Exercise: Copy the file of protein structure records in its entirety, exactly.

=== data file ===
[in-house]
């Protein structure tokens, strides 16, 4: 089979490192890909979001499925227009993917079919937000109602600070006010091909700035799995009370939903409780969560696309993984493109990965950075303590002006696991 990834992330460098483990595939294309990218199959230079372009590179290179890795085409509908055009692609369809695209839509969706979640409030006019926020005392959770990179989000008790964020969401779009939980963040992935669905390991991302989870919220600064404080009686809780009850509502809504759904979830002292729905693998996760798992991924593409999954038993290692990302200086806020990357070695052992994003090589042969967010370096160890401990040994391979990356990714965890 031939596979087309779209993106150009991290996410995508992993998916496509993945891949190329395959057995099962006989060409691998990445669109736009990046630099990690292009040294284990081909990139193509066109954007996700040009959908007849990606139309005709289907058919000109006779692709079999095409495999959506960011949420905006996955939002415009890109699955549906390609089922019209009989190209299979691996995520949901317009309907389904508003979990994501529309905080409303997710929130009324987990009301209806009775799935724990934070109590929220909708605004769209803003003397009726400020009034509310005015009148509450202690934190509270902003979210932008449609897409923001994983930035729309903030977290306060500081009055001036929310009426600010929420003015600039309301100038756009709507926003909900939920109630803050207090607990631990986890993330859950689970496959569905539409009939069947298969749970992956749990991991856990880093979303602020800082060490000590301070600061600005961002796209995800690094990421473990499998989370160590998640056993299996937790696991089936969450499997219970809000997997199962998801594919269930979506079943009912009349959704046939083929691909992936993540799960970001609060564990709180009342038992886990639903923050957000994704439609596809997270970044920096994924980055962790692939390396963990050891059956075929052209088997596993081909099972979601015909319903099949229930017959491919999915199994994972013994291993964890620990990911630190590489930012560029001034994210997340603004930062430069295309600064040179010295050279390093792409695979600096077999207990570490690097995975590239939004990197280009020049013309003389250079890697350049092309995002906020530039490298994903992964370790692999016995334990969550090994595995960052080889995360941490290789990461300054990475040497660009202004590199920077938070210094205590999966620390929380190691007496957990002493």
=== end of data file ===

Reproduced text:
[in-house]
């Protein structure tokens, strides 16, 4: 089979490192890909979001499925227009993917079919937000109602600070006010091909700035799995009370939903409780969560696309993984493109990965950075303590002006696991 990834992330460098483990595939294309990218199959230079372009590179290179890795085409509908055009692609369809695209839509969706979640409030006019926020005392959770990179989000008790964020969401779009939980963040992935669905390991991302989870919220600064404080009686809780009850509502809504759904979830002292729905693998996760798992991924593409999954038993290692990302200086806020990357070695052992994003090589042969967010370096160890401990040994391979990356990714965890 031939596979087309779209993106150009991290996410995508992993998916496509993945891949190329395959057995099962006989060409691998990445669109736009990046630099990690292009040294284990081909990139193509066109954007996700040009959908007849990606139309005709289907058919000109006779692709079999095409495999959506960011949420905006996955939002415009890109699955549906390609089922019209009989190209299979691996995520949901317009309907389904508003979990994501529309905080409303997710929130009324987990009301209806009775799935724990934070109590929220909708605004769209803003003397009726400020009034509310005015009148509450202690934190509270902003979210932008449609897409923001994983930035729309903030977290306060500081009055001036929310009426600010929420003015600039309301100038756009709507926003909900939920109630803050207090607990631990986890993330859950689970496959569905539409009939069947298969749970992956749990991991856990880093979303602020800082060490000590301070600061600005961002796209995800690094990421473990499998989370160590998640056993299996937790696991089936969450499997219970809000997997199962998801594919269930979506079943009912009349959704046939083929691909992936993540799960970001609060564990709180009342038992886990639903923050957000994704439609596809997270970044920096994924980055962790692939390396963990050891059956075929052209088997596993081909099972979601015909319903099949229930017959491919999915199994994972013994291993964890620990990911630190590489930012560029001034994210997340603004930062430069295309600064040179010295050279390093792409695979600096077999207990570490690097995975590239939004990197280009020049013309003389250079890697350049092309995002906020530039490298994903992964370790692999016995334990969550090994595995960052080889995360941490290789990461300054990475040497660009202004590199920077938070210094205590999966620390929380190691007496957990002493």